Delaware, Washington Crossing the
DELAWARE, WASHINGTON CROSSING THE
DELAWARE, WASHINGTON CROSSING THE. Gen. George Washington's crossing of the Delaware River and defeat of the British in New Jersey checked the British advance toward Philadelphia and restored American morale. On Christmas Day 1776, Washington and 2,400 men with artillery crossed the Delaware from Pennsylvania to surprise British forces, chiefly Hessians (soldiers recruited from Germany), in their quarters north of Trenton, New Jersey. They killed the Hessian commander, Col. Johann Rall, and took 946 prisoners and their weapons. The sick and wounded, as well as supplies left by other Hessian troops retreating to Princeton, were captured by Gen. John Cadwalader. On 29 December, Washington, who retired to Pennsylvania after his exploits, recrossed the Delaware and advanced to Trenton, where he was attacked by the British under Gen. Charles Cornwallis, then marched to Princeton hoping to capture British supplies at New Brunswick. After his victory at the Battle of Princeton, Washington prevailed in skirmishes at Springfield, Hackensack, and Elizabethtown. He headquartered at Morristown, and, for the moment, the American cause was saved.
More than sixty years after the campaign that solidified Washington's reputation, a German-born American painter, Emanuel Leutze, produced his famous Washington Crossing the Delaware. However stirring the image, it has been called absurd by many critics. The pose of Washington in the prow of a rowboat is ridiculous; the flag is
an anachronism; and the river covered with ice is the Rhine, not the Delaware. Nonetheless, the painting has become a symbol of Washington's accomplishment and is perhaps the best known of Leutze's works and the most popular conception of the crossing.
Bill, Alfred H. The Campaign of Princeton, 1776–1777. Princeton, N.J.: Princeton University Press, 1948.
Dwyer, William M. The Day Is Ours!: November 1776–January 1777: An Inside View of the Battles of Trenton and Princeton. New York: Viking Press, 1983.
Kammen, Michael. Meadows of Memory: Images of Time and Tradition in American Art and Culture. Austin: University of Texas Press, 1992.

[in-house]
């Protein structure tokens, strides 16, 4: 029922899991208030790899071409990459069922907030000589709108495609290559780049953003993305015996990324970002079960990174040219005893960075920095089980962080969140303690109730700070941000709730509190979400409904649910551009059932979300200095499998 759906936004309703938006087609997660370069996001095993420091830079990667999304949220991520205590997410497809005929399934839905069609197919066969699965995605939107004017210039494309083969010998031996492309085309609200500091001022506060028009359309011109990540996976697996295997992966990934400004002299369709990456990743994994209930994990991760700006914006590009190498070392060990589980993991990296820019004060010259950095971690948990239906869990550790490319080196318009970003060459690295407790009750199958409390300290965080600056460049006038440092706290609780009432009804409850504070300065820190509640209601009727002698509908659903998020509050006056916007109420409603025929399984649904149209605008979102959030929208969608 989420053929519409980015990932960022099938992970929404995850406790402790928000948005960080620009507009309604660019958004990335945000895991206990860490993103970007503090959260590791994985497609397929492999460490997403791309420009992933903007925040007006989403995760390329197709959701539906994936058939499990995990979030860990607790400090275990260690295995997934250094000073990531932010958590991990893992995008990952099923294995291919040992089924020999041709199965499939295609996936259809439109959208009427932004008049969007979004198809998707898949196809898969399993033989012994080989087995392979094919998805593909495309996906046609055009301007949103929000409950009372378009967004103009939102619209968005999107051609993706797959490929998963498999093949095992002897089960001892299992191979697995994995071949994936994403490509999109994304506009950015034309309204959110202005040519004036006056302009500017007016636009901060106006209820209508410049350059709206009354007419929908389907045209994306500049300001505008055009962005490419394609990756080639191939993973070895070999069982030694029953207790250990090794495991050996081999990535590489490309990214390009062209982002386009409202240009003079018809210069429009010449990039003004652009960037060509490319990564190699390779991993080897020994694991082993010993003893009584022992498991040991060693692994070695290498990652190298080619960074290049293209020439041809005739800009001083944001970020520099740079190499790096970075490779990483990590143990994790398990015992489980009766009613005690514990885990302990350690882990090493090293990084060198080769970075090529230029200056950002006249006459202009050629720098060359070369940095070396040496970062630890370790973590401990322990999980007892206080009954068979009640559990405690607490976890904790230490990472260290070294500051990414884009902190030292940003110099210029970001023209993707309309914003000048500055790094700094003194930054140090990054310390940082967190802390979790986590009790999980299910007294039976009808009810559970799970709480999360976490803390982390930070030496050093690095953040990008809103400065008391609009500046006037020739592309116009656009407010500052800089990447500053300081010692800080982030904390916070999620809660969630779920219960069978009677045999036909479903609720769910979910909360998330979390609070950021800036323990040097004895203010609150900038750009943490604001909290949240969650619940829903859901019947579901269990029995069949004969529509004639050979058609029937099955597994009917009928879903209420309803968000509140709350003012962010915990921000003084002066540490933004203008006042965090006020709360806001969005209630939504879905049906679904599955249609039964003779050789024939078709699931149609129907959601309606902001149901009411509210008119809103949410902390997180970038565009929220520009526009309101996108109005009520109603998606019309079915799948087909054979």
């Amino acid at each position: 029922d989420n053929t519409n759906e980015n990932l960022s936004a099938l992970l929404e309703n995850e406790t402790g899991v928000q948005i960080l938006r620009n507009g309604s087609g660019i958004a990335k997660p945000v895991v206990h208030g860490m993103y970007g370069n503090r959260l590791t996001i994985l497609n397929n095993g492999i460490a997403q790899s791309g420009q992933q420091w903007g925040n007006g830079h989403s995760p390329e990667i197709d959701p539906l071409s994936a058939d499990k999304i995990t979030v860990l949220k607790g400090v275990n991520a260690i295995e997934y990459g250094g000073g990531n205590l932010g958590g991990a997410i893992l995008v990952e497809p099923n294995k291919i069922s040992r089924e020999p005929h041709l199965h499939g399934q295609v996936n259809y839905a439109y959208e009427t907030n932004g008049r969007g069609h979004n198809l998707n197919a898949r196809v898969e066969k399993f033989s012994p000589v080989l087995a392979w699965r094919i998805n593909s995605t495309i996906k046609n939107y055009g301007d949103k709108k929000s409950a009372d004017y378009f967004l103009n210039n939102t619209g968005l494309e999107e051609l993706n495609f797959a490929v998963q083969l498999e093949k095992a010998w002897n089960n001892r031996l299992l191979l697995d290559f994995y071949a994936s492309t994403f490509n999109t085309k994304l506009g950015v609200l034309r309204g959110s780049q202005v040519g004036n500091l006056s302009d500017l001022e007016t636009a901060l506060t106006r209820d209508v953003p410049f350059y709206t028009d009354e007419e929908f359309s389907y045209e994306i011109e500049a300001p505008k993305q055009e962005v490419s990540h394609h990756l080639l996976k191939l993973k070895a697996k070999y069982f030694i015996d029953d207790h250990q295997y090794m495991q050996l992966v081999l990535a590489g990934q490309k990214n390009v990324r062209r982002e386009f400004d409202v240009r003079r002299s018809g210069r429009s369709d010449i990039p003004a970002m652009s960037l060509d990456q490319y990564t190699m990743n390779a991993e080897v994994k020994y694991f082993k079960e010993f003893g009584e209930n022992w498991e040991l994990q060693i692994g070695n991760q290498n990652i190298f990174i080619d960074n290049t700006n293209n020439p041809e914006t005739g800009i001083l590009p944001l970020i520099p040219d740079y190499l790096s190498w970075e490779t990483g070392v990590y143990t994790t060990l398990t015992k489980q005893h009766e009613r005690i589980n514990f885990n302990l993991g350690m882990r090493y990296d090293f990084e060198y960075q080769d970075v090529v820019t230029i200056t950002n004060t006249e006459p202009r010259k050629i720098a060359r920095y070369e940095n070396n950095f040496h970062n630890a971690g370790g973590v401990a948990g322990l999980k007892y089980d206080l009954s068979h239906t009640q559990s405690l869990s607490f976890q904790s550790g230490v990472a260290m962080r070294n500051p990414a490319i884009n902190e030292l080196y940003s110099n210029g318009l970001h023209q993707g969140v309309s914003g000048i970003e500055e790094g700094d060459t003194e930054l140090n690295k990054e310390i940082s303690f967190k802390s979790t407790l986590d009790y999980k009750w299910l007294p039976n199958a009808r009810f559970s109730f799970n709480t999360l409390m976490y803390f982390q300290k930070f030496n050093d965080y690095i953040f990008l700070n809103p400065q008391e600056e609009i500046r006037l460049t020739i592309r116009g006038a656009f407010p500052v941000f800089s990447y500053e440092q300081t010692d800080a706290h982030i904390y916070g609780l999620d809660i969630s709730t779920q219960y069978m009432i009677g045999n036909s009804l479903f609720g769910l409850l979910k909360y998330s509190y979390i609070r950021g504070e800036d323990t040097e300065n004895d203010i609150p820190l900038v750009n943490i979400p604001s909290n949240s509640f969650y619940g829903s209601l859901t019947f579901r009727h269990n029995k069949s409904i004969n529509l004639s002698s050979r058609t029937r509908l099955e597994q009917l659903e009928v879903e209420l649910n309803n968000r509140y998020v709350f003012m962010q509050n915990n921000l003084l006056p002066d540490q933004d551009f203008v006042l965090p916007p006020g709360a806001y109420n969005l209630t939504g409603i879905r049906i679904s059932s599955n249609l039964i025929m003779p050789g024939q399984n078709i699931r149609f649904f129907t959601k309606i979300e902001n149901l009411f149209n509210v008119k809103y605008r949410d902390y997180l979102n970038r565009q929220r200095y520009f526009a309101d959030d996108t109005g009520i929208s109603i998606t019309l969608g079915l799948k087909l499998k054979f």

Wilbur C.Abbott/a. r.
"Delaware, Washington Crossing the." Dictionary of American History. . Encyclopedia.com. (March 21, 2019). https://www.encyclopedia.com/history/dictionaries-thesauruses-pictures-and-press-releases/delaware-washington-crossing
"Delaware, Washington Crossing the." Dictionary of American History. . Retrieved March 21, 2019 from Encyclopedia.com: https://www.encyclopedia.com/history/dictionaries-thesauruses-pictures-and-press-releases/delaware-washington-crossing
Encyclopedia.com gives you the ability to cite reference entries and articles according to common styles from the Modern Language Association (MLA), The Chicago Manual of Style, and the American Psychological Association (APA).
Within the “Cite this article” tool, pick a style to see how all available information looks when formatted according to that style. Then, copy and paste the text into your bibliography or works cited list.
Because each style has its own formatting nuances that evolve over time and not all information is available for every reference entry or article, Encyclopedia.com cannot guarantee each citation it generates. Therefore, it’s best to use Encyclopedia.com citations as a starting point before checking the style against your school or publication’s requirements and the most-recent information available at these sites:
Modern Language Association
The Chicago Manual of Style
American Psychological Association
- Most online reference entries and articles do not have page numbers. Therefore, that information is unavailable for most Encyclopedia.com content. However, the date of retrieval is often important. Refer to each style’s convention regarding the best way to format page numbers and retrieval dates.
- In addition to the MLA, Chicago, and APA styles, your school, university, publication, or institution may have its own requirements for citations. Therefore, be sure to refer to those guidelines when editing your bibliography or works cited list.